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Frederick H. Dyer, Compendium of the War of the Rebellion: Regimental Histories 34 34 Browse Search
Thomas Wentworth Higginson, Massachusetts in the Army and Navy during the war of 1861-1865, vol. 2 11 11 Browse Search
Rebellion Record: a Diary of American Events: Documents and Narratives, Volume 10. (ed. Frank Moore) 6 6 Browse Search
Rebellion Record: a Diary of American Events: Documents and Narratives, Volume 6. (ed. Frank Moore) 4 4 Browse Search
Col. O. M. Roberts, Confederate Military History, a library of Confederate States Military History: Volume 12.1, Alabama (ed. Clement Anselm Evans) 3 3 Browse Search
The Photographic History of The Civil War: in ten volumes, Thousands of Scenes Photographed 1861-65, with Text by many Special Authorities, Volume 10: The Armies and the Leaders. (ed. Francis Trevelyan Miller) 3 3 Browse Search
The Photographic History of The Civil War: in ten volumes, Thousands of Scenes Photographed 1861-65, with Text by many Special Authorities, Volume 2: Two Years of Grim War. (ed. Francis Trevelyan Miller) 3 3 Browse Search
Caroline E. Whitcomb, History of the Second Massachusetts Battery of Light Artillery (Nims' Battery): 1861-1865, compiled from records of the Rebellion, official reports, diaries and rosters 2 2 Browse Search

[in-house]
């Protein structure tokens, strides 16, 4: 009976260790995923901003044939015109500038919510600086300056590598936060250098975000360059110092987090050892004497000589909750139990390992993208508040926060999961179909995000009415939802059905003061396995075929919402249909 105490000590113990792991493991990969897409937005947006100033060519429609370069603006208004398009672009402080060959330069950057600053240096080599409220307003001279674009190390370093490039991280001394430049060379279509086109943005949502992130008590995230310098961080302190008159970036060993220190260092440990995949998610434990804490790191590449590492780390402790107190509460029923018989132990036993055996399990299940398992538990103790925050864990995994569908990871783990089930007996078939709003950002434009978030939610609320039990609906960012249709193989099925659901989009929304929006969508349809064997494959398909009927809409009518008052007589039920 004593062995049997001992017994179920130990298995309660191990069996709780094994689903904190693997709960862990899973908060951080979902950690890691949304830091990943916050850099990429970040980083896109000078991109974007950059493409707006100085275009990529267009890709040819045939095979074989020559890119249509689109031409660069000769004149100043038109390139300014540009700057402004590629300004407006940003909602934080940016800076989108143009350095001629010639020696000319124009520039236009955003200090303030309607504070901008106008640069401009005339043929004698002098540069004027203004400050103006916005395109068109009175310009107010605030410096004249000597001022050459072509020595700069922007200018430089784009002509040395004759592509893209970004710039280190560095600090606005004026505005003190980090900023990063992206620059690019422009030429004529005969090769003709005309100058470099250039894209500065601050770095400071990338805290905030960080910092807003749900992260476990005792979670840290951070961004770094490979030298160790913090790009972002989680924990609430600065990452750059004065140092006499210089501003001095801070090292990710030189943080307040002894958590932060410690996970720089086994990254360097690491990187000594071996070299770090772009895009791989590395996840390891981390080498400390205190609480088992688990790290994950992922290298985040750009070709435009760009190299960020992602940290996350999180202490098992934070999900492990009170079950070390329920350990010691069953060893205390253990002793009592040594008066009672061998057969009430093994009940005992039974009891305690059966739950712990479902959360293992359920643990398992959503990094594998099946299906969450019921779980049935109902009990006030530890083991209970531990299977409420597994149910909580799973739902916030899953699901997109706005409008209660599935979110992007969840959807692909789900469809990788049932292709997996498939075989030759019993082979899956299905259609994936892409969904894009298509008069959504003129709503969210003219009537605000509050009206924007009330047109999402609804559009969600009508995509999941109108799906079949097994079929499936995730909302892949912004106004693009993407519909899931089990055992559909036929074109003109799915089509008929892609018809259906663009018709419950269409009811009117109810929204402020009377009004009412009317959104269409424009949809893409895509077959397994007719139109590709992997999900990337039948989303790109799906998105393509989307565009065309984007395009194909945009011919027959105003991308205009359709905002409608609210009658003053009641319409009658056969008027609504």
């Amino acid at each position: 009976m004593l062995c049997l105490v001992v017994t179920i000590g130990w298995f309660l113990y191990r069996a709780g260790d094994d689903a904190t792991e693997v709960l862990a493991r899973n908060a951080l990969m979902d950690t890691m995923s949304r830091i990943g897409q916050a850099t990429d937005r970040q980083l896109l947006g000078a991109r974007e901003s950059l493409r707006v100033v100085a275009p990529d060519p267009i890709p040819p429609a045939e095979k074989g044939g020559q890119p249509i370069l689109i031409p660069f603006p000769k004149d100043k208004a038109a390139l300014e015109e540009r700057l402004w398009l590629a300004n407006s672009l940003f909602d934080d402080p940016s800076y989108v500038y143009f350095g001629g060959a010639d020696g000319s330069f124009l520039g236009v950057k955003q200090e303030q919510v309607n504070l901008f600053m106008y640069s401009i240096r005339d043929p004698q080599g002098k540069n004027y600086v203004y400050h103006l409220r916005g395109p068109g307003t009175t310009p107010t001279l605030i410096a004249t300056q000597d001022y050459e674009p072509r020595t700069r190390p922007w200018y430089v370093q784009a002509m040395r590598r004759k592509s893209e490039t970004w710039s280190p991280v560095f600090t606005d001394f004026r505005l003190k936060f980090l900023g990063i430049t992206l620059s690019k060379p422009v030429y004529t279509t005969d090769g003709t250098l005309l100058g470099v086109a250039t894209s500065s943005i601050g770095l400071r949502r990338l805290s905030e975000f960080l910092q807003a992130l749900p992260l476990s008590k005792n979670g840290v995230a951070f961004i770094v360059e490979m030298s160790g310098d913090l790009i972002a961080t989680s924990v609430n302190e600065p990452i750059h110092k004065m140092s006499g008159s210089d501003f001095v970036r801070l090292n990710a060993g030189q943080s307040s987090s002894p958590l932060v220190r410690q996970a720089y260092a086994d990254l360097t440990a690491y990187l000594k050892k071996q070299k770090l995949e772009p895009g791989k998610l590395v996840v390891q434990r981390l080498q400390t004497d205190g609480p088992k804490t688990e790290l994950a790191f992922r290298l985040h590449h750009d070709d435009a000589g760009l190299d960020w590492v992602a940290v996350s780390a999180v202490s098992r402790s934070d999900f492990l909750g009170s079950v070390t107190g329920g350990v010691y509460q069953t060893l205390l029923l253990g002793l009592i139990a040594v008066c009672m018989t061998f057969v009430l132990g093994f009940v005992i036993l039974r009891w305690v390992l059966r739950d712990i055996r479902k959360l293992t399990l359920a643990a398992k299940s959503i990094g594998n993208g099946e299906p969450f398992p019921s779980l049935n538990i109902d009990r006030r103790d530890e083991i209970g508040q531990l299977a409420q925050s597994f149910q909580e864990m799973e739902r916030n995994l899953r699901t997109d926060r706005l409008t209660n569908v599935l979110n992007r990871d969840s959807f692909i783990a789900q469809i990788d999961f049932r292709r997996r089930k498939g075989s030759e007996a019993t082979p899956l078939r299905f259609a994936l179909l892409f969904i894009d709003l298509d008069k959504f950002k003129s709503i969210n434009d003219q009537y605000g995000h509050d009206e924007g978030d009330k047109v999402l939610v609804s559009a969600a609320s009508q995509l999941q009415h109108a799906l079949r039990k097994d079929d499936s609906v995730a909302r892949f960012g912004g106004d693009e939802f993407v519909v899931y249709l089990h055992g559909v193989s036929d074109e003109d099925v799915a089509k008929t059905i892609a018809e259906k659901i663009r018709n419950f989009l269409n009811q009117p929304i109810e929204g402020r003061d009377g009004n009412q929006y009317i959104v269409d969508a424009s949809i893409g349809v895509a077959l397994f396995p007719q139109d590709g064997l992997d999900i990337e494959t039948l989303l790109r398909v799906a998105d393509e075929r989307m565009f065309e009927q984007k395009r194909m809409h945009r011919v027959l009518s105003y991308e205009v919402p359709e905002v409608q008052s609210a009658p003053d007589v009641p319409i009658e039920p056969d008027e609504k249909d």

Thomas Wentworth Higginson, Army Life in a Black Regiment 2 2 Browse Search
Harper's Encyclopedia of United States History (ed. Benson Lossing) 2 2 Browse Search
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Browsing named entities in Thomas Wentworth Higginson, Massachusetts in the Army and Navy during the war of 1861-1865, vol. 1: prelminary narrative. You can also browse the collection for January 8th, 1863 AD or search for January 8th, 1863 AD in all documents.

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days after from its fatigues. With these great losses closed the prolonged battle of Fredericksburg, and with it the campaign of 1862. The loss of the Union troops had been three times that of their opponents, and the whole affair is now regarded by the best military critics as having been, except Cold Harbor, the most wasteful slaughter of the war. It was also followed by much illness and much suffering among the wounded. Dr. Thomas F. Perley, medical inspector-general, reports (Jan. 8, 1863), I do not believe I have ever seen greater misery from sickness than exists now in our Army of the Potomac. Yet it was brought about by the deliberate action of one of the most amiable and humane of the regular army generals, in opposition to the wishes both of the War Department at Washington and of almost all his own general officers. Compare Dodge's Bird's Eye View, p. 114. Official War Records, XXI, 67, 96, 940. It is to be remembered that McClellan had been removed for alleged i